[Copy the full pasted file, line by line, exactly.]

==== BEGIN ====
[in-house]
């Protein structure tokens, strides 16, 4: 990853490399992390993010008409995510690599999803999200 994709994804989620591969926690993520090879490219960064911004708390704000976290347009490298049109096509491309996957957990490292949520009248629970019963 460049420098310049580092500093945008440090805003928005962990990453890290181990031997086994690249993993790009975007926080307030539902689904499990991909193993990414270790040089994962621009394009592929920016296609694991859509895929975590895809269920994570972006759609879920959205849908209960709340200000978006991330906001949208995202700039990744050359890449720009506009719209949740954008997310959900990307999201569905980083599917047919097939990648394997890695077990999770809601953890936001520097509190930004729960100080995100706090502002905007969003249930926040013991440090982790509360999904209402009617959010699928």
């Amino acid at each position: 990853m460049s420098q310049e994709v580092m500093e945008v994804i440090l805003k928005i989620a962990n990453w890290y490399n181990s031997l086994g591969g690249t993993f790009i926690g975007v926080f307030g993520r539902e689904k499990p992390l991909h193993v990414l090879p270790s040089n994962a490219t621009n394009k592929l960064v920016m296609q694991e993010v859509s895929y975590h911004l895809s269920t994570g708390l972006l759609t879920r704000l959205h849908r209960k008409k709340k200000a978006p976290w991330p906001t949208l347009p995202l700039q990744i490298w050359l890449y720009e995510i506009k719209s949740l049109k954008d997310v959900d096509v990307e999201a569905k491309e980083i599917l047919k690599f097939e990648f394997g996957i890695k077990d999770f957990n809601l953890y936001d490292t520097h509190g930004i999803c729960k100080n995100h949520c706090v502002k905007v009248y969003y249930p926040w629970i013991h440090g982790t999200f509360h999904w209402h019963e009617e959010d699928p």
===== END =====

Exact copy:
[in-house]
């Protein structure tokens, strides 16, 4: 990853490399992390993010008409995510690599999803999200 994709994804989620591969926690993520090879490219960064911004708390704000976290347009490298049109096509491309996957957990490292949520009248629970019963 460049420098310049580092500093945008440090805003928005962990990453890290181990031997086994690249993993790009975007926080307030539902689904499990991909193993990414270790040089994962621009394009592929920016296609694991859509895929975590895809269920994570972006759609879920959205849908209960709340200000978006991330906001949208995202700039990744050359890449720009506009719209949740954008997310959900990307999201569905980083599917047919097939990648394997890695077990999770809601953890936001520097509190930004729960100080995100706090502002905007969003249930926040013991440090982790509360999904209402009617959010699928």
């Amino acid at each position: 990853m460049s420098q310049e994709v580092m500093e945008v994804i440090l805003k928005i989620a962990n990453w890290y490399n181990s031997l086994g591969g690249t993993f790009i926690g975007v926080f307030g993520r539902e689904k499990p992390l991909h193993v990414l090879p270790s040089n994962a490219t621009n394009k592929l960064v920016m296609q694991e993010v859509s895929y975590h911004l895809s269920t994570g708390l972006l759609t879920r704000l959205h849908r209960k008409k709340k200000a978006p976290w991330p906001t949208l347009p995202l700039q990744i490298w050359l890449y720009e995510i506009k719209s949740l049109k954008d997310v959900d096509v990307e999201a569905k491309e980083i599917l047919k690599f097939e990648f394997g996957i890695k077990d999770f957990n809601l953890y936001d490292t520097h509190g930004i999803c729960k100080n995100h949520c706090v502002k905007v009248y969003y249930p926040w629970i013991h440090g982790t999200f509360h999904w209402h019963e009617e959010d699928p």